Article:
Which was invented first, the bicycle or the tricycle? That depends on what you count as the first bicycle, and the first tricycle. If you say the Lallament version was a bicycle, it was patented before the tricycle below. If you count the John Starley Rover as the first bike, then the tricycle was first. If you count the Cugnot steam vehicle as a tricycle, it was before Lallament. Here is a very early tricycle, which looks very similar to Lallament’s bicycle, but inclues a verion that is in the tricycle format.
Here is one method of front suspension for a bicycle that came out in 1889! This was patented by J. S. Copeland. When the front wheel hits a bump, it can travel up in relation to the frame. It also has a cool spoon brake, which was the norm before caliper brakes were invented.
It is the same idea as shown in the Softride shock absorber stem above, which is also a parallelogram with a strong spring, to cushion some shock from hard bumps. But in the Softride version, the wheel doesn’t travel up, the handlebars travel down. My friend Kurt inUtah really likes his Softride stem, and has used it for years.
I found that I needed to replace my factory bearings at 5 years of all weather commuting on my Catrike speed. I opted for a set of 4 cartridge bearings, rather than using the teflon bushings for the upper bearings. A great place to get these is Utah Trikes, who know exactly the size that is needed for Catrike bearings. The teflon bushings were made available to eliminate shimmy problems that certain models of Catrikes were having at certain speeds. I just never had the shimmy problem, so decided to keep the ball bearing type cartridge bearings. These are available from Utah Trikes for $10 each, for a total of $40.
To replace the headset bearings, you loosen and remove the top cap bolt and top cap, and loosen the handlebar clamp. When that is removed the steerer tube (the tube inside the head tube) can drop out of the head tube, so keep a grip on it to guide it out. Remove the top bearing, then remove the steerer tube from the head tube. You don’t have to disconnect the tie rod in order to remove the steerer tube from the head tube. When the steerer tube is free of the head tube, remove and replace the bottom bearings. Put the steerer tube back in the head tube, and replace the top bearing. Put the bearings in oriented the same way as they were when you removed them.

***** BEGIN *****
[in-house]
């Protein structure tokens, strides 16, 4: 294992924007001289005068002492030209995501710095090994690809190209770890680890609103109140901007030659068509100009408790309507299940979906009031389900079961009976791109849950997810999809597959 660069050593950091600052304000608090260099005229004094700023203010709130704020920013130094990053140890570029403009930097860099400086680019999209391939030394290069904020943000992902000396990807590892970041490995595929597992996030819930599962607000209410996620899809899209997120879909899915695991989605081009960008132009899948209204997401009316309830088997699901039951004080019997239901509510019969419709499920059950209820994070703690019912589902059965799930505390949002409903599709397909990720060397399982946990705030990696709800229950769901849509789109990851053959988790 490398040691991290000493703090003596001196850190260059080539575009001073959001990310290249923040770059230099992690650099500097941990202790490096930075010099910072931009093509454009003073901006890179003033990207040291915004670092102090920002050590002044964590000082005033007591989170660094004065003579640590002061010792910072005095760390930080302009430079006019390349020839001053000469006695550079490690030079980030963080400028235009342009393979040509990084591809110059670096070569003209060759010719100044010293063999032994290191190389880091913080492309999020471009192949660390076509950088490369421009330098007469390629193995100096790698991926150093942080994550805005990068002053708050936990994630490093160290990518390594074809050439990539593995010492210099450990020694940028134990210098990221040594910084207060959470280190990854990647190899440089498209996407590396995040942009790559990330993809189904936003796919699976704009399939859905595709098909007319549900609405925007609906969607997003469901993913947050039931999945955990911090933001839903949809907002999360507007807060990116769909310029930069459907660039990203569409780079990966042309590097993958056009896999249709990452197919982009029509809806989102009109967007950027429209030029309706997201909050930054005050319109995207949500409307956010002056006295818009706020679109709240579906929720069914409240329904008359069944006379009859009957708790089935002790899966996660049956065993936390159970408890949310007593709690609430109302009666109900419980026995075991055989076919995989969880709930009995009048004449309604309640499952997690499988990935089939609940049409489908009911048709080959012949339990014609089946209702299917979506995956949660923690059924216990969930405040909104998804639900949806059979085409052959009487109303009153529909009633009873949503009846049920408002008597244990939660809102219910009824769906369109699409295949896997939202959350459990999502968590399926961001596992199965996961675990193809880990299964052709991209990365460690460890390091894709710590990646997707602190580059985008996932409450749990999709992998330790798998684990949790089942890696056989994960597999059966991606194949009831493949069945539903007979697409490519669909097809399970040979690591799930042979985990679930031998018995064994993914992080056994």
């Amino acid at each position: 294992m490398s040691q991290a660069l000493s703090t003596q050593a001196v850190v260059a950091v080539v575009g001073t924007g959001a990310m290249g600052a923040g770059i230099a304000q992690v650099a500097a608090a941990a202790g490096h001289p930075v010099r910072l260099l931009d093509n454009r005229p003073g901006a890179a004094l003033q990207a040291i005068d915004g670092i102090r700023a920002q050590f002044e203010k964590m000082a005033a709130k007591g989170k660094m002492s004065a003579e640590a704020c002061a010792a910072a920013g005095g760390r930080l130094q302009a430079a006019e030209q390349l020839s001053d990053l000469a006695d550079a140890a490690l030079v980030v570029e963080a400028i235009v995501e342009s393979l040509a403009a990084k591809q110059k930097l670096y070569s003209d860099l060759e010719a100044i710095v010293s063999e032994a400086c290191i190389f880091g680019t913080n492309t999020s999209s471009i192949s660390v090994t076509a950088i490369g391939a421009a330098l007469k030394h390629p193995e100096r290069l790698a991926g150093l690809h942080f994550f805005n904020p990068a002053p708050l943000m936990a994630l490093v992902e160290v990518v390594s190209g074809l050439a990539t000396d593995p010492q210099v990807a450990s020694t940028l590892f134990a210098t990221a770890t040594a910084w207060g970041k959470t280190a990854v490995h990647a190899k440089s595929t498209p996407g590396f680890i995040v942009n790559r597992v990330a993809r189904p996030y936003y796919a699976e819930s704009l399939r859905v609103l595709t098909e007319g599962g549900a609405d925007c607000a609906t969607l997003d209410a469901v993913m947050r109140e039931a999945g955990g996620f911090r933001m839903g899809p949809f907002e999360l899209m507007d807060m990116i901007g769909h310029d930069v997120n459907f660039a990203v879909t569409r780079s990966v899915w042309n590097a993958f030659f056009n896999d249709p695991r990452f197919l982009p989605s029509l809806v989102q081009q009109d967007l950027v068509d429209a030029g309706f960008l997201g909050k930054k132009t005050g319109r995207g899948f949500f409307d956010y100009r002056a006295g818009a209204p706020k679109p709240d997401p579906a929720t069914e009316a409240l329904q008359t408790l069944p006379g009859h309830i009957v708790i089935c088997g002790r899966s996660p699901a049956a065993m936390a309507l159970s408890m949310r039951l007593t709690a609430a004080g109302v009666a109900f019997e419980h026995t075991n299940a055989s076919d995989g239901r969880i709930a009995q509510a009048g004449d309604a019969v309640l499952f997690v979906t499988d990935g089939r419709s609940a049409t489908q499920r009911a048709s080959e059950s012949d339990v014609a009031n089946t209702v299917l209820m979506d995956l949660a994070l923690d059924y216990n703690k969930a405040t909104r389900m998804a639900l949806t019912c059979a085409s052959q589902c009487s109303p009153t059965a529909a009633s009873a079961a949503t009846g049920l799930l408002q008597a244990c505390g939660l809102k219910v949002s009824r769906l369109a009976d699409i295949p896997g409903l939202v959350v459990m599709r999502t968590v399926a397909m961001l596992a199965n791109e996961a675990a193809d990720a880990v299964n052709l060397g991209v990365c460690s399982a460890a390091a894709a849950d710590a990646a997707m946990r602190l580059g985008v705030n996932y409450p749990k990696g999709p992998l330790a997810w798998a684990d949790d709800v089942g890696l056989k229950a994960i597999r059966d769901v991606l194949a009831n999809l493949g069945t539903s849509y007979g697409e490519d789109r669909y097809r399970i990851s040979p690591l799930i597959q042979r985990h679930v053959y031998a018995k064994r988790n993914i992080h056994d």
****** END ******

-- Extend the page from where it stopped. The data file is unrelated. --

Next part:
To cinch the bearings together on the steerer tube, put the handlebar on the top of the steerer tube, but don’t tighten the bolts. Put the top cap and top cap bolt on the steerer tube, and begin tightening. The top bolt engages a star nut inside the steerer tube to tighten up the assembly. At first there will be a lot of play in the steering tube in the head tube, but as the top cap nut is tightened, there will be less and less play. The top cap bolt will be “tight” when there is no “tick of play” and the bearings still allow the steerer tube to turn freely. When that point is reached, tighten the handlebar bolts. Its really the handlebar bolts that hold the steerer tube in place at the proper tightness. Check to be sure there is no “tick of play” in the bearings. If any play develops in the steerer tube, loosen the handlebar bolts, tighten the top cap bolt, and then tighten the handlebar bolts.